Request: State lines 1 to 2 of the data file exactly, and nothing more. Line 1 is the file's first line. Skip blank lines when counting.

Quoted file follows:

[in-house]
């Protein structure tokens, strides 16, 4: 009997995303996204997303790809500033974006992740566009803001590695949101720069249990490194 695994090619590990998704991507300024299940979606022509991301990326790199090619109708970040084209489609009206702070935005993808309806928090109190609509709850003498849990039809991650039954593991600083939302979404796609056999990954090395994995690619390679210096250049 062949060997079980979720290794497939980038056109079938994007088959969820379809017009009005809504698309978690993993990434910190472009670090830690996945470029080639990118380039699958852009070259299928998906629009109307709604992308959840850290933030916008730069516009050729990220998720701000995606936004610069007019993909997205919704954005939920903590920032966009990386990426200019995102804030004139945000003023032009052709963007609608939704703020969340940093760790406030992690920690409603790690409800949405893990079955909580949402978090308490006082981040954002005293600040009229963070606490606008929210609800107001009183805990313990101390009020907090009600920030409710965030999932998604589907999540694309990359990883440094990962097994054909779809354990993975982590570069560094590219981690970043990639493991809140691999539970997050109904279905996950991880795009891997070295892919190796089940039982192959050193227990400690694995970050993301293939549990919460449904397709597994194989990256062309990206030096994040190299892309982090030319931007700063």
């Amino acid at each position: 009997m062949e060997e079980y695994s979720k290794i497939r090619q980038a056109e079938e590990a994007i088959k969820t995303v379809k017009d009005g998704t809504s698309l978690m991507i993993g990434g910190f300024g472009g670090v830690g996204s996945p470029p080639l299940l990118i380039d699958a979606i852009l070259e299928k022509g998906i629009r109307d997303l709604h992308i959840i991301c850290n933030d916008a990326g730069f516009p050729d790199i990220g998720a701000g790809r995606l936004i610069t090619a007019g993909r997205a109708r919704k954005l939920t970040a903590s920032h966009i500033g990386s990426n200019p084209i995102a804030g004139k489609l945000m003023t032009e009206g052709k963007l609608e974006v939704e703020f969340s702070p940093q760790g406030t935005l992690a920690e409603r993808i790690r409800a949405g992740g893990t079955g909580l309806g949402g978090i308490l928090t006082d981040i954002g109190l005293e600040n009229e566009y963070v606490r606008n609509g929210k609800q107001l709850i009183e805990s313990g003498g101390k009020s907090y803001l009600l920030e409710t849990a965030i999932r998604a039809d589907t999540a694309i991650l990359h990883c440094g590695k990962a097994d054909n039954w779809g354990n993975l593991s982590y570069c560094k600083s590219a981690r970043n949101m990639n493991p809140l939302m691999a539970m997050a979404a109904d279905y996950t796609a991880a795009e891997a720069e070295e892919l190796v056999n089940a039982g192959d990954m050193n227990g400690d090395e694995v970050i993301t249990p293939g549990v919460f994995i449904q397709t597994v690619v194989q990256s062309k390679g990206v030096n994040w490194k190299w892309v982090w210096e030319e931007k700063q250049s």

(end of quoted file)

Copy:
[in-house]
């Protein structure tokens, strides 16, 4: 009997995303996204997303790809500033974006992740566009803001590695949101720069249990490194 695994090619590990998704991507300024299940979606022509991301990326790199090619109708970040084209489609009206702070935005993808309806928090109190609509709850003498849990039809991650039954593991600083939302979404796609056999990954090395994995690619390679210096250049 062949060997079980979720290794497939980038056109079938994007088959969820379809017009009005809504698309978690993993990434910190472009670090830690996945470029080639990118380039699958852009070259299928998906629009109307709604992308959840850290933030916008730069516009050729990220998720701000995606936004610069007019993909997205919704954005939920903590920032966009990386990426200019995102804030004139945000003023032009052709963007609608939704703020969340940093760790406030992690920690409603790690409800949405893990079955909580949402978090308490006082981040954002005293600040009229963070606490606008929210609800107001009183805990313990101390009020907090009600920030409710965030999932998604589907999540694309990359990883440094990962097994054909779809354990993975982590570069560094590219981690970043990639493991809140691999539970997050109904279905996950991880795009891997070295892919190796089940039982192959050193227990400690694995970050993301293939549990919460449904397709597994194989990256062309990206030096994040190299892309982090030319931007700063």